Date of Award

Fall 2022

Degree Type

Open Access Dissertation

Degree Name

Psychology, PhD


School of Social Science, Politics, and Evaluation

Advisor/Supervisor/Committee Chair

Michael A. Hogg

Dissertation or Thesis Committee Member

William D. Crano

Dissertation or Thesis Committee Member

Jason T. Siegel

Dissertation or Thesis Committee Member

Sofia Stathi

Terms of Use & License Information

Creative Commons Attribution-Noncommercial-No Derivative Works 4.0 License
This work is licensed under a Creative Commons Attribution-Noncommercial-No Derivative Works 4.0 License.

Rights Information

© 2022 Alicia S Davis


Imagined contact, Immigrant attitudes, Intergroup attitudes, Social identity theory, Social identity threat

Subject Categories

Psychology | Social Psychology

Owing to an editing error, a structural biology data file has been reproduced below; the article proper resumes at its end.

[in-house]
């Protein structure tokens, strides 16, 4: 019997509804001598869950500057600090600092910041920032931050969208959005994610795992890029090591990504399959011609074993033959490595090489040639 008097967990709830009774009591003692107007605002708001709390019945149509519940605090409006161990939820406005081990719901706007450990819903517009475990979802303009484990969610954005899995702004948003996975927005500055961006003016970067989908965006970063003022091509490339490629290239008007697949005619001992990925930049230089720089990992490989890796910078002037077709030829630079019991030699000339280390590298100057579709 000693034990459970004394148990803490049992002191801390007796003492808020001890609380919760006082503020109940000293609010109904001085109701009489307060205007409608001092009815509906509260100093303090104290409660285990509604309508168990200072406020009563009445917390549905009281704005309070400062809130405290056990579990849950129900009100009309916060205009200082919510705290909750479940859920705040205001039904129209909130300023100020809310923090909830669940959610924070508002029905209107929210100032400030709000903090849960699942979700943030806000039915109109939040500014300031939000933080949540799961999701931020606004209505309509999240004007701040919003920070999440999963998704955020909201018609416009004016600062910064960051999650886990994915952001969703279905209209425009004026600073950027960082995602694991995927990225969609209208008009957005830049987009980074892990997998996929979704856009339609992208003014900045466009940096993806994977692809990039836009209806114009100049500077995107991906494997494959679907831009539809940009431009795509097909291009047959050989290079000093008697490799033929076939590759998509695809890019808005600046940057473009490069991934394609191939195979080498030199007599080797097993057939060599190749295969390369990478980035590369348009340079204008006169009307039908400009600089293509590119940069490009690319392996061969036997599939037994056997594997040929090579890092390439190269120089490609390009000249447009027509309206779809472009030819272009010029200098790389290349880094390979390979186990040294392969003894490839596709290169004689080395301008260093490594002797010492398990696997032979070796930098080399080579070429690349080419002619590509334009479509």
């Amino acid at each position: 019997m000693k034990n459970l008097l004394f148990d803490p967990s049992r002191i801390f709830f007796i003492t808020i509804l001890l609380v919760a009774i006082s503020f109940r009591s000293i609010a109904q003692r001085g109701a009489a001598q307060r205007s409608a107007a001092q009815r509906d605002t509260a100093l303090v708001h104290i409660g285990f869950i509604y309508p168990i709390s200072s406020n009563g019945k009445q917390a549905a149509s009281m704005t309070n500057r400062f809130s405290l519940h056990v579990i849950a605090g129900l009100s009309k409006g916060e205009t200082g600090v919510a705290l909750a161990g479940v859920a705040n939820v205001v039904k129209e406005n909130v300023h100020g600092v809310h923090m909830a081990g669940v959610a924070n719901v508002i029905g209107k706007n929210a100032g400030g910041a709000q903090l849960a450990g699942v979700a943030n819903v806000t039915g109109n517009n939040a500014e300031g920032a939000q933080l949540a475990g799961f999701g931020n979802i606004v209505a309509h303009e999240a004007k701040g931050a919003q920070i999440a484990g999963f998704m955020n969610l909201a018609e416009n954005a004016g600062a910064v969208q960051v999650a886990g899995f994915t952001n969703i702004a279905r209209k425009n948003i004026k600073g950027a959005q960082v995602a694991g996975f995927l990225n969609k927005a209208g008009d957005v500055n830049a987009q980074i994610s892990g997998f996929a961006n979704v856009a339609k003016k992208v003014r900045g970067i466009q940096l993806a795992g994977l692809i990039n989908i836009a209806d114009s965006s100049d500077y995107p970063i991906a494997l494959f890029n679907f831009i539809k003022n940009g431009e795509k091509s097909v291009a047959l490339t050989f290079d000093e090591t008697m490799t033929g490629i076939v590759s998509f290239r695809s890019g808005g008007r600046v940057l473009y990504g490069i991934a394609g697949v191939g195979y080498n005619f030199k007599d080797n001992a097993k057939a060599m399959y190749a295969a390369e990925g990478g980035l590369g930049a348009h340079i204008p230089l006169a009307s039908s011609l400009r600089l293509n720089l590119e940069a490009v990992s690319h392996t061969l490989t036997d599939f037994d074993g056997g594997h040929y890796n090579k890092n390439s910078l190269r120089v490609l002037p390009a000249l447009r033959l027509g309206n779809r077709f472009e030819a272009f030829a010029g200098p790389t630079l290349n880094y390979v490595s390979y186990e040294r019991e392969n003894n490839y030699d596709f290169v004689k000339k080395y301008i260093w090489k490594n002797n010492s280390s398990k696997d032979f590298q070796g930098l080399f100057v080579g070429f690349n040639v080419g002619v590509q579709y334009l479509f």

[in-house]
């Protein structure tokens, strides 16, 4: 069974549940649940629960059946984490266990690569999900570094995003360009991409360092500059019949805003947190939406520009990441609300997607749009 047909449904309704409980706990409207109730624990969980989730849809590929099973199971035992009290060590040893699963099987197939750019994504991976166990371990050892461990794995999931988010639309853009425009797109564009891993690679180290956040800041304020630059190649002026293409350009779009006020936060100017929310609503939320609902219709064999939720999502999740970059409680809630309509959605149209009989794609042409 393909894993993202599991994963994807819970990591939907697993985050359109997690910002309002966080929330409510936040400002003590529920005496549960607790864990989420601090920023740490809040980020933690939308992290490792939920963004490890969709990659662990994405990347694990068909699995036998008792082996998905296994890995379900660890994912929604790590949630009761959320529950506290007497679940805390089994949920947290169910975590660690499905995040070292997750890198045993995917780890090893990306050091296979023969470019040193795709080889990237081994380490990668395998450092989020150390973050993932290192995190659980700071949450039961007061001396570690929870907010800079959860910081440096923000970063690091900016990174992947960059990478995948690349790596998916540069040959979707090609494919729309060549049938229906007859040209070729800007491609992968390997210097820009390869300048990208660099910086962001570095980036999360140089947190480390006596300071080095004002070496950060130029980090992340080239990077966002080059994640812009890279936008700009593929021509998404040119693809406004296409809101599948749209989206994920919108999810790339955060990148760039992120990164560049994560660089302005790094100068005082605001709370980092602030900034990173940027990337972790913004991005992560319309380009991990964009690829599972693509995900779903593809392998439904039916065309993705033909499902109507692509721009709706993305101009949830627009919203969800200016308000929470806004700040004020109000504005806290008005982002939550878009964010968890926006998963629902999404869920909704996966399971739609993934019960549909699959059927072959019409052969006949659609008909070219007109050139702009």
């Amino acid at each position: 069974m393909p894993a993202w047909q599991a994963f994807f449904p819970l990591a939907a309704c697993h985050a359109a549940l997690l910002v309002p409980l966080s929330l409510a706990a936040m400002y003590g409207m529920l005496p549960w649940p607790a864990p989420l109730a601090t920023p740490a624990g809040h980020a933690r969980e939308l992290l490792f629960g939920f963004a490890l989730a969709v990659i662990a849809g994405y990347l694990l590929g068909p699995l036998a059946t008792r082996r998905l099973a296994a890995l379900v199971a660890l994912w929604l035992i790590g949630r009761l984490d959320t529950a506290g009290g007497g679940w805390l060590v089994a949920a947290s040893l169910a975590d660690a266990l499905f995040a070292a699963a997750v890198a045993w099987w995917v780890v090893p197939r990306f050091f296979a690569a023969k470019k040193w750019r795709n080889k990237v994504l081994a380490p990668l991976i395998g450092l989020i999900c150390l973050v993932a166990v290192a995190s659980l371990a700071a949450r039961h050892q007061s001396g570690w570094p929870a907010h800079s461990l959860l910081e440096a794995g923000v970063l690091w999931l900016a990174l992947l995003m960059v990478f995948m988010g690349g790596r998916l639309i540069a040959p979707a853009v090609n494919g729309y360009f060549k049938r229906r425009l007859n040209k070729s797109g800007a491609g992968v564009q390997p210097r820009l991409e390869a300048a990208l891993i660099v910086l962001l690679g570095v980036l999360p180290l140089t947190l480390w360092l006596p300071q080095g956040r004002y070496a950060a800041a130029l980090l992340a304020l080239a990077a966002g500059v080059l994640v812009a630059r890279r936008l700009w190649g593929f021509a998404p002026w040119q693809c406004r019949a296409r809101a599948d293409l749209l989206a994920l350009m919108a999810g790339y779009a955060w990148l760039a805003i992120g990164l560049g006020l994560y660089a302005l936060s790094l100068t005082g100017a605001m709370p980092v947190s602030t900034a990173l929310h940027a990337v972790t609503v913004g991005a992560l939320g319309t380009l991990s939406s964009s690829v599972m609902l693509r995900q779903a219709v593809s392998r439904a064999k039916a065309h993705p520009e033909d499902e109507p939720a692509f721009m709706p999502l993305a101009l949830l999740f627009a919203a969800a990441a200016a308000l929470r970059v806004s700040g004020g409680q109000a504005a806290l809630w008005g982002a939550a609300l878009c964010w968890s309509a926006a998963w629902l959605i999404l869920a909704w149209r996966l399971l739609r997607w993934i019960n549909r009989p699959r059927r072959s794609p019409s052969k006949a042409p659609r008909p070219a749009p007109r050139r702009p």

As immigration rises, frequent and positive intergroup interactions with immigrants are increasingly necessary to ensure smooth and harmonious societal and community functioning. However, immigrants are often perceived to threaten the host population’s distinctive national group identity, motivating negative reactions including dehumanization, ethnocentrism, and a shift toward extremism, reducing opportunities for positive intergroup interaction. Researchers have shown that intergroup contact has been effective in improving outgroup attitudes by reducing intergroup anxiety. However, with increasing polarization, more recent research has indicated that contact interventions may not be effective in all cases. Given research identifying social identity-based distinctiveness threat as a driver of negative attitudes to immigrants, this threat was targeted as a way to improve contact effects. In a two-study series, distinctiveness threat was measured (Study 1; N = 231) and manipulated (Study 2; N = 272) to test its moderating role in the relationship between imagined contact and attitudes toward immigrants. Results showed that distinctiveness threat, when measured, was predictive of attitudes where imagined contact was not (Study 1), and that the effect of imagined contact was significant only when distinctiveness threat was reduced (Study 2). This research suggests a potential intervention that can prepare host communities to accept and integrate immigrants.